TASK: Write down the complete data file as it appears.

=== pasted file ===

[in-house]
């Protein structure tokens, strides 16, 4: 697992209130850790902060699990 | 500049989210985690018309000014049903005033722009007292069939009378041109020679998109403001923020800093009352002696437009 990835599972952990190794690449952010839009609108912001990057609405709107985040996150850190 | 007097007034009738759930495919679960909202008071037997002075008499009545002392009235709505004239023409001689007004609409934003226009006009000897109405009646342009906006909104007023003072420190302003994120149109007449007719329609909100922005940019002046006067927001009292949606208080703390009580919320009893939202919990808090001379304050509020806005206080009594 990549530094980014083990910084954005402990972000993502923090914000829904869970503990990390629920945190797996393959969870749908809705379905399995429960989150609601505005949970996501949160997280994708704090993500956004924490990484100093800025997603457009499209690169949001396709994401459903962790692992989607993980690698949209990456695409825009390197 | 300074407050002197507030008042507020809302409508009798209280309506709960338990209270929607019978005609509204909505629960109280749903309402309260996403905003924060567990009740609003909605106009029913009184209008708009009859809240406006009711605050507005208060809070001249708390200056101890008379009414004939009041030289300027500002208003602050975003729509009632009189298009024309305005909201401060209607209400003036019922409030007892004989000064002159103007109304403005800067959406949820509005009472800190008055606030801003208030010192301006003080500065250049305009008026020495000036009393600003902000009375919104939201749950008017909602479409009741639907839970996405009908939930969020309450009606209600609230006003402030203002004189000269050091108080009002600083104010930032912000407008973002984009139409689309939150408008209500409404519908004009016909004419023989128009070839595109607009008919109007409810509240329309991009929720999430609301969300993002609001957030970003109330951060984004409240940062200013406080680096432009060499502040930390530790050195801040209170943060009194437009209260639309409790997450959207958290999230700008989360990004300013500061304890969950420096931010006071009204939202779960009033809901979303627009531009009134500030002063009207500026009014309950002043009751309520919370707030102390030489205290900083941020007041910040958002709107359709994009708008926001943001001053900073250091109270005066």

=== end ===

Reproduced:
[in-house]
């Protein structure tokens, strides 16, 4: 697992209130850790902060699990 | 500049989210985690018309000014049903005033722009007292069939009378041109020679998109403001923020800093009352002696437009 990835599972952990190794690449952010839009609108912001990057609405709107985040996150850190 | 007097007034009738759930495919679960909202008071037997002075008499009545002392009235709505004239023409001689007004609409934003226009006009000897109405009646342009906006909104007023003072420190302003994120149109007449007719329609909100922005940019002046006067927001009292949606208080703390009580919320009893939202919990808090001379304050509020806005206080009594 990549530094980014083990910084954005402990972000993502923090914000829904869970503990990390629920945190797996393959969870749908809705379905399995429960989150609601505005949970996501949160997280994708704090993500956004924490990484100093800025997603457009499209690169949001396709994401459903962790692992989607993980690698949209990456695409825009390197 | 300074407050002197507030008042507020809302409508009798209280309506709960338990209270929607019978005609509204909505629960109280749903309402309260996403905003924060567990009740609003909605106009029913009184209008708009009859809240406006009711605050507005208060809070001249708390200056101890008379009414004939009041030289300027500002208003602050975003729509009632009189298009024309305005909201401060209607209400003036019922409030007892004989000064002159103007109304403005800067959406949820509005009472800190008055606030801003208030010192301006003080500065250049305009008026020495000036009393600003902000009375919104939201749950008017909602479409009741639907839970996405009908939930969020309450009606209600609230006003402030203002004189000269050091108080009002600083104010930032912000407008973002984009139409689309939150408008209500409404519908004009016909004419023989128009070839595109607009008919109007409810509240329309991009929720999430609301969300993002609001957030970003109330951060984004409240940062200013406080680096432009060499502040930390530790050195801040209170943060009194437009209260639309409790997450959207958290999230700008989360990004300013500061304890969950420096931010006071009204939202779960009033809901979303627009531009009134500030002063009207500026009014309950002043009751309520919370707030102390030489205290900083941020007041910040958002709107359709994009708008926001943001001053900073250091109270005066």